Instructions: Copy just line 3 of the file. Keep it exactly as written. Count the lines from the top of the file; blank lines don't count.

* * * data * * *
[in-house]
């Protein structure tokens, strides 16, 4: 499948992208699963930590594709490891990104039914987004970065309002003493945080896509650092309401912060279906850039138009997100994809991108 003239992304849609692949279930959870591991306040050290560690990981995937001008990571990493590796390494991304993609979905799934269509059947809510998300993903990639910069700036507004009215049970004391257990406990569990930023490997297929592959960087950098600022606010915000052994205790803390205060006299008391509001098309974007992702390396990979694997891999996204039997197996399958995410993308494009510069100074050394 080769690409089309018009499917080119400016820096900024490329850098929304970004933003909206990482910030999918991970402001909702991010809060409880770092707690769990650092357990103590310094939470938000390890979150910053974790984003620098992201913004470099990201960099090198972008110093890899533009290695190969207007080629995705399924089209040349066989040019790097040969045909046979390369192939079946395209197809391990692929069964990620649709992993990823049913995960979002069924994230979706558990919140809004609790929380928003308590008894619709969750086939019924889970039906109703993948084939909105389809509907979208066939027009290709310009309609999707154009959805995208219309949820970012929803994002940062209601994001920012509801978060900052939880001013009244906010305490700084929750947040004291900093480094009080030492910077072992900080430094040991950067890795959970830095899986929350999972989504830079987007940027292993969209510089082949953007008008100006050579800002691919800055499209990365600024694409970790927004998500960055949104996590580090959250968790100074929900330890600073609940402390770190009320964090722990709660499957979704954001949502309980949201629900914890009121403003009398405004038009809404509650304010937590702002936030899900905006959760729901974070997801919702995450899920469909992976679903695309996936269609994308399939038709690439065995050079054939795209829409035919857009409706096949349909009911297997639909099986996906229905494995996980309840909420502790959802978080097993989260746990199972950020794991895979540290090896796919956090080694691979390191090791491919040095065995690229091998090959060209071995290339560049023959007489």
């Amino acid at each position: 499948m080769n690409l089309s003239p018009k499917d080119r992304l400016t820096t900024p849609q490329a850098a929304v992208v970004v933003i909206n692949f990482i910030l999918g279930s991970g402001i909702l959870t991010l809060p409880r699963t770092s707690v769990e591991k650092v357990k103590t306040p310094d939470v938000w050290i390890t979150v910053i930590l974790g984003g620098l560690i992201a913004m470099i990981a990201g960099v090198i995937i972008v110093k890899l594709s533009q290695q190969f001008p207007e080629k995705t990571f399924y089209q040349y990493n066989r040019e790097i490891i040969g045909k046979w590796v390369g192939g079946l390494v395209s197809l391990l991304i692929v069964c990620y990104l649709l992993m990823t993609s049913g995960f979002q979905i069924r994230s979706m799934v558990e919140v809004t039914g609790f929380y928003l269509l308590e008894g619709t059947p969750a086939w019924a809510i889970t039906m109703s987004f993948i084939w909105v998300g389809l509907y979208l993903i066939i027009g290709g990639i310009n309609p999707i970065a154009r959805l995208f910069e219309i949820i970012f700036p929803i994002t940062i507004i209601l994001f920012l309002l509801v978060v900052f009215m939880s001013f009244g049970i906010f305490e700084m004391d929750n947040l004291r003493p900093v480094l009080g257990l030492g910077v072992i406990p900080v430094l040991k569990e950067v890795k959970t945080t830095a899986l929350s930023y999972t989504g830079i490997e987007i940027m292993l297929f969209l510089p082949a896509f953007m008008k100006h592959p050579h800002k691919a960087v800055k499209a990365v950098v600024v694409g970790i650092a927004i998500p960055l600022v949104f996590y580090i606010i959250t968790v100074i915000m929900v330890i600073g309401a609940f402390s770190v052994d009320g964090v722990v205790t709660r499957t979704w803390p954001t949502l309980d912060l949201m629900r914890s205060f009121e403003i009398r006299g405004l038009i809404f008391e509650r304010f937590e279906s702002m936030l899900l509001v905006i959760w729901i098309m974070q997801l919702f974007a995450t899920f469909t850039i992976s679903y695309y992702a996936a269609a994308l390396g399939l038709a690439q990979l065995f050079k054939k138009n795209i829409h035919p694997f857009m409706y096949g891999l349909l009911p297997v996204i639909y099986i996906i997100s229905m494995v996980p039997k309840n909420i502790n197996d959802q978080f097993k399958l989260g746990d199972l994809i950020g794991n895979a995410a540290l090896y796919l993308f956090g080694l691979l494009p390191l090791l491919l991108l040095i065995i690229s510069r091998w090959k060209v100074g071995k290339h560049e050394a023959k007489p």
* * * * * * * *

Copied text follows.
């Amino acid at each position: 499948m080769n690409l089309s003239p018009k499917d080119r992304l400016t820096t900024p849609q490329a850098a929304v992208v970004v933003i909206n692949f990482i910030l999918g279930s991970g402001i909702l959870t991010l809060p409880r699963t770092s707690v769990e591991k650092v357990k103590t306040p310094d939470v938000w050290i390890t979150v910053i930590l974790g984003g620098l560690i992201a913004m470099i990981a990201g960099v090198i995937i972008v110093k890899l594709s533009q290695q190969f001008p207007e080629k995705t990571f399924y089209q040349y990493n066989r040019e790097i490891i040969g045909k046979w590796v390369g192939g079946l390494v395209s197809l391990l991304i692929v069964c990620y990104l649709l992993m990823t993609s049913g995960f979002q979905i069924r994230s979706m799934v558990e919140v809004t039914g609790f929380y928003l269509l308590e008894g619709t059947p969750a086939w019924a809510i889970t039906m109703s987004f993948i084939w909105v998300g389809l509907y979208l993903i066939i027009g290709g990639i310009n309609p999707i970065a154009r959805l995208f910069e219309i949820i970012f700036p929803i994002t940062i507004i209601l994001f920012l309002l509801v978060v900052f009215m939880s001013f009244g049970i906010f305490e700084m004391d929750n947040l004291r003493p900093v480094l009080g257990l030492g910077v072992i406990p900080v430094l040991k569990e950067v890795k959970t945080t830095a899986l929350s930023y999972t989504g830079i490997e987007i940027m292993l297929f969209l510089p082949a896509f953007m008008k100006h592959p050579h800002k691919a960087v800055k499209a990365v950098v600024v694409g970790i650092a927004i998500p960055l600022v949104f996590y580090i606010i959250t968790v100074i915000m929900v330890i600073g309401a609940f402390s770190v052994d009320g964090v722990v205790t709660r499957t979704w803390p954001t949502l309980d912060l949201m629900r914890s205060f009121e403003i009398r006299g405004l038009i809404f008391e509650r304010f937590e279906s702002m936030l899900l509001v905006i959760w729901i098309m974070q997801l919702f974007a995450t899920f469909t850039i992976s679903y695309y992702a996936a269609a994308l390396g399939l038709a690439q990979l065995f050079k054939k138009n795209i829409h035919p694997f857009m409706y096949g891999l349909l009911p297997v996204i639909y099986i996906i997100s229905m494995v996980p039997k309840n909420i502790n197996d959802q978080f097993k399958l989260g746990d199972l994809i950020g794991n895979a995410a540290l090896y796919l993308f956090g080694l691979l494009p390191l090791l491919l991108l040095i065995i690229s510069r091998w090959k060209v100074g071995k290339h560049e050394a023959k007489p």